Gabriela Covelli lost her son Nicolás after a misdiagnosis and she became an activist in Argentina.
The Nicolás law is summarized in the following points:
Incorporate the figure of malpractice into the penal code.
Raise the penalties for the crime of malpractice and preventive suspension of the registration of the accused doctors.
Keep a record of the doctors who did malpractice.
Medical records: They must be digitized and encrypted so that no doctor can tamper with them.
Assistance by the State for the relatives of the victims of malpractice.
Argentina leaders the ranking of medical and dental malpractice litigation in Latin America, following a study by the Civil Association of Integrated Medical Activities (ACAMI).
One in five Argentine doctors faces a lawsuit (and the average is four hundred thousand pesos).
In addition, it denounces that, to cover themselves, some professionals prescribe studies that are not necessary and increase the cost of the health system. All pay fixed insurance with their tuition that covers up to 150,000 pesos.
Only one in three lawsuits are against a doctor; the other two are against prepaid and social works, according to the ACAMI report.
After a wrong diagnosis, my son died from bacterial meningitis.
You can imagine how painful it is to lose a child.
He was an exceptional boy.
I created an NGO so that no one else has to suffer from a wrong diagnosis.
When negligence kills
My son, Nicolás Deanna, was 24 years old and an athlete.
One day, he decided to consult with a doctor after suffering several days with a severe headache.
Without giving it much concern, he recommended taking painkillers but the discomfort continued.
Two days later, he returned to visit the doctor.
This time he was a little bit more worried.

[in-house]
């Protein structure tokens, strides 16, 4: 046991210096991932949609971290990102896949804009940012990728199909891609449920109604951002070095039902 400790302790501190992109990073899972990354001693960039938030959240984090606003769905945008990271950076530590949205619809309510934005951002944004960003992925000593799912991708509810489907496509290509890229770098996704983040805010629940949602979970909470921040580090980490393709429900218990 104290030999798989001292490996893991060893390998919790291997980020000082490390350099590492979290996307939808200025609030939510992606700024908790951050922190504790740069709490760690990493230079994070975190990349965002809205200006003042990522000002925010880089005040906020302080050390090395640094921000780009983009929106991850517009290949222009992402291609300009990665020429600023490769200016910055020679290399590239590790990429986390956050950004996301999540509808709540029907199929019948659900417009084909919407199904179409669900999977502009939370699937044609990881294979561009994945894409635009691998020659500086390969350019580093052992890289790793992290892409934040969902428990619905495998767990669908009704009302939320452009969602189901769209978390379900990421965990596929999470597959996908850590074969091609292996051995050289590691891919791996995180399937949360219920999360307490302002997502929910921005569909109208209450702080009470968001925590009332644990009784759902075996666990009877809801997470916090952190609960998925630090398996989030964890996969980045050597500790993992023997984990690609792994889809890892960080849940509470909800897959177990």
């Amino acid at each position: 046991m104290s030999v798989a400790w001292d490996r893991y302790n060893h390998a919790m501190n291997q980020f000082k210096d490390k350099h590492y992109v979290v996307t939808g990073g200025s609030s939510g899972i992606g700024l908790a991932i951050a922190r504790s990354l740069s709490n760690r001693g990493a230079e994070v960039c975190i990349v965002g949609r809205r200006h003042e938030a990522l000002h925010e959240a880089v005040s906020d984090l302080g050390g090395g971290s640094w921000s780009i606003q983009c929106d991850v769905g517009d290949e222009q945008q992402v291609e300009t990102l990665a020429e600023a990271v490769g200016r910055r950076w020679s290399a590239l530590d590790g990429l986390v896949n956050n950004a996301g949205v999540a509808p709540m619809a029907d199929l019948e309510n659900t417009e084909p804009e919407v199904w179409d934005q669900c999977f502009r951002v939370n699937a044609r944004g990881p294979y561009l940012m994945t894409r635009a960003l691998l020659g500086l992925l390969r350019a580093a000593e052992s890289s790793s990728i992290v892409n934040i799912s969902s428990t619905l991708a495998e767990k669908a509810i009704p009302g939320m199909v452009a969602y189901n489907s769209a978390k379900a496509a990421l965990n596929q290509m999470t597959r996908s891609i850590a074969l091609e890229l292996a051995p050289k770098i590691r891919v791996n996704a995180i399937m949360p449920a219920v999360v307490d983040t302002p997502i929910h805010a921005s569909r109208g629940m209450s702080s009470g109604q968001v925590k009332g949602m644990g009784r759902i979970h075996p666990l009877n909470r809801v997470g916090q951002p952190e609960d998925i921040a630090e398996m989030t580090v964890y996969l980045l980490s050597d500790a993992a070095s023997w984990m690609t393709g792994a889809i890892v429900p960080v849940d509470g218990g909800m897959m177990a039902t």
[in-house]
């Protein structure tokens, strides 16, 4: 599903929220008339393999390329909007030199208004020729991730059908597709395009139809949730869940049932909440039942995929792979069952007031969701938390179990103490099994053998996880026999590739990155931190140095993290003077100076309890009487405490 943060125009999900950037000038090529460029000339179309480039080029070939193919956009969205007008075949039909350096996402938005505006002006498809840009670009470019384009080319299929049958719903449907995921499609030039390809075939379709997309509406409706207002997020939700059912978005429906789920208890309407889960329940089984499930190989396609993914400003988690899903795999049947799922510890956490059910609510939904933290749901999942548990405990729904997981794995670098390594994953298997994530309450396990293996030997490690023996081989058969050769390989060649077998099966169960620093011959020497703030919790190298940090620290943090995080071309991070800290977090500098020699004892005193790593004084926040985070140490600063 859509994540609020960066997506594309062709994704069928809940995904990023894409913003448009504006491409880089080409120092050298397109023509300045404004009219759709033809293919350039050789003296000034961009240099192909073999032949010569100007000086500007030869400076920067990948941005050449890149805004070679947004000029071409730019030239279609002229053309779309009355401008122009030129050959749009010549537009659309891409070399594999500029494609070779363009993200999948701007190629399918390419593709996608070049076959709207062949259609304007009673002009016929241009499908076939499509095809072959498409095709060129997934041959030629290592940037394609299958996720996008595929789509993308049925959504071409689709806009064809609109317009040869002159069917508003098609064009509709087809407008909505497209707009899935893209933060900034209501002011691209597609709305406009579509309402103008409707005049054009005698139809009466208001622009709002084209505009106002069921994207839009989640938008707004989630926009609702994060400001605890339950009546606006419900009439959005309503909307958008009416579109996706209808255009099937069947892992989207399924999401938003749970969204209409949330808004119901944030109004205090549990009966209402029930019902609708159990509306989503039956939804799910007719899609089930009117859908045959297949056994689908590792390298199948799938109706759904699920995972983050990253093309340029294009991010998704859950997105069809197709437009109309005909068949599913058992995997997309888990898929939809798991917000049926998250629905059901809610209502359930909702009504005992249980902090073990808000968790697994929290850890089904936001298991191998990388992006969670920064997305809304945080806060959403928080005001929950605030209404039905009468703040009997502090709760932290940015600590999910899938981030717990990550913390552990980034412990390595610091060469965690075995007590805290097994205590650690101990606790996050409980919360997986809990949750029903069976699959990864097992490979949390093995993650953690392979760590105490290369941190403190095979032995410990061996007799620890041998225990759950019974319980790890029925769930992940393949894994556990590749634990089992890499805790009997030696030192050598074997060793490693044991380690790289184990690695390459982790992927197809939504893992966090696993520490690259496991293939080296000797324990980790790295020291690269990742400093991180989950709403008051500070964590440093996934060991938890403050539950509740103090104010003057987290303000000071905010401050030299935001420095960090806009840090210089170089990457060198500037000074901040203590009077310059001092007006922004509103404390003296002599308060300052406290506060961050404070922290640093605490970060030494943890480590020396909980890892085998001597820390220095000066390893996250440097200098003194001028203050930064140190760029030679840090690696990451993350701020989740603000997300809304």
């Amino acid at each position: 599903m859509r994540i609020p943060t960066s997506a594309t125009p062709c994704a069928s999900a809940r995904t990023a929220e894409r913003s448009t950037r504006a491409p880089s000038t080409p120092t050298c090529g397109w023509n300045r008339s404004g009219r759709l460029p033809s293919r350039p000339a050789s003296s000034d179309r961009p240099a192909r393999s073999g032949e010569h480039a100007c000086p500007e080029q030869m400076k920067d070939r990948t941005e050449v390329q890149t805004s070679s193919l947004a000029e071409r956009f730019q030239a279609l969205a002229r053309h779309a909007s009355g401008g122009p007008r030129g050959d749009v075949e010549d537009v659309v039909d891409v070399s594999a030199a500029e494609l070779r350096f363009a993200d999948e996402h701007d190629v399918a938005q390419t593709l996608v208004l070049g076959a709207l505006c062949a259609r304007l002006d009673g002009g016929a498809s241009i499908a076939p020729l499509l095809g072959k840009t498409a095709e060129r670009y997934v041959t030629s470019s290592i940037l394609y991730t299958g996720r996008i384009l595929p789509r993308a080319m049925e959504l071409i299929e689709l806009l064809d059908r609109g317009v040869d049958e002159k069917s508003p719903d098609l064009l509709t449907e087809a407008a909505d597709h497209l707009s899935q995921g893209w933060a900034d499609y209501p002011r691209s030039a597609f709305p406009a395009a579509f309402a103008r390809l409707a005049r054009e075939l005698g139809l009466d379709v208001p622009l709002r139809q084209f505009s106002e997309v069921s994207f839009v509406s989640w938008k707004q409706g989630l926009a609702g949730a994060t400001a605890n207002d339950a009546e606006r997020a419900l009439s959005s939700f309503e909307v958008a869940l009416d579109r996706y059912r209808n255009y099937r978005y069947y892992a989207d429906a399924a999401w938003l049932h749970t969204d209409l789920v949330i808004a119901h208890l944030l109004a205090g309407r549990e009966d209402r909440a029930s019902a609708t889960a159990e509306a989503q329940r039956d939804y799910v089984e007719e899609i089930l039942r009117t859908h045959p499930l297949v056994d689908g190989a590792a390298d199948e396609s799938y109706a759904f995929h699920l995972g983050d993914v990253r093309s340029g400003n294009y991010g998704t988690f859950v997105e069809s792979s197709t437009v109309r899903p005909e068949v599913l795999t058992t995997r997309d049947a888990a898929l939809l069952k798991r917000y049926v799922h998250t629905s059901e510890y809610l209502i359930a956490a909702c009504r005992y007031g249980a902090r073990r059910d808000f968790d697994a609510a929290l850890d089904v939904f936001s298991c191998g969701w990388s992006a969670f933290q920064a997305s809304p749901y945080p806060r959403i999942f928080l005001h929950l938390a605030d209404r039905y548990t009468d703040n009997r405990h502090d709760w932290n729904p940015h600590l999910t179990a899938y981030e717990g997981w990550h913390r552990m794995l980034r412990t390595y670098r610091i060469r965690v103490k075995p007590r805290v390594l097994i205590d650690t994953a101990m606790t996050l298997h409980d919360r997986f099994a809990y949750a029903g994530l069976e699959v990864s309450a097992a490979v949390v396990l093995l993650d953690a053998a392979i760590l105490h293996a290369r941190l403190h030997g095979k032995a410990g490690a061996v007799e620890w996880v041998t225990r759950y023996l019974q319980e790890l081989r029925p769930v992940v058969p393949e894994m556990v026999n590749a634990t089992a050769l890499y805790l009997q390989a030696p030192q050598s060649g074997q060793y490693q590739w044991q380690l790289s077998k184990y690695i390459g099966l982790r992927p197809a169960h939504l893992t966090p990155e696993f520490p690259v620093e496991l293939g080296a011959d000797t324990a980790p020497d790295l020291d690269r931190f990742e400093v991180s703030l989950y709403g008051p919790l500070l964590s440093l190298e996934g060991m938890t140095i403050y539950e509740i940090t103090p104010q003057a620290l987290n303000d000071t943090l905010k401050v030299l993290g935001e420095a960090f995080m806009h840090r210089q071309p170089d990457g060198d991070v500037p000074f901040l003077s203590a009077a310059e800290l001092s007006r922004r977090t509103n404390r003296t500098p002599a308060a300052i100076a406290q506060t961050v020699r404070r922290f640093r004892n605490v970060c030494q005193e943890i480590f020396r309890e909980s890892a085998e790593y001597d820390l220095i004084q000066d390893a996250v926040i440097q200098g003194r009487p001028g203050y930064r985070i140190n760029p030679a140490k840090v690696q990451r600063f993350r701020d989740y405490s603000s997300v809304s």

He had a fever, severe headaches, and started spewing vomit in the doctor’s office, all apparent symptoms of bacterial meningitis.
What the doctor saw as “contracture at the base of the skull” was nuchal rigidity.
So once at the clinic, they admitted him.
Again, the doctor believed an allergy caused the fever. Thus he sealed his destiny.
For three days, they injected him with Diazepam, Diclofenac, also Keterolac orally, but the pain did not subside.
What came next was irreversible brain damage and coma.
Days later, Nicolás passed away.
In less than a month, I no longer had my son with me.
Shifting from pain to proactive action
For three years, I have been trying to change my pain and absence to a good purpose.
I want my son’s death not to be in vain.
I want to make visible the death of so many children, babies, and young adults so that there are no more invisible victims.
That’s why I created an NGO called “Por la Vida.”
I help people who suffered malpractice and make visible their problems so that public opinion becomes aware.
The doctor who treated Nicolás knew him, and if someone had raised his voice, perhaps my son would be alive today.
The Nicolás Law
Now, I’m fighting to promote the law.
I ask people to raise their voices and help us make the Nicolás law a reality.
The Nicolás Law, named in memory of my son, seeks to criminalize medical malpractice.
Although the law is not well known, we won’t stop until this is made visible.
To date, there are no monitored records. They file these cases along with many others, such as wrongful deaths.
We also want each patient to have their digitized medical record to access from anywhere in the country.
I just wanted to know if the actions of the person who cared for my son had been correct.
Martin Luther King once said: “The ultimate tragedy is not the oppression and cruelty by the bad people but the silence over that by the good people.”
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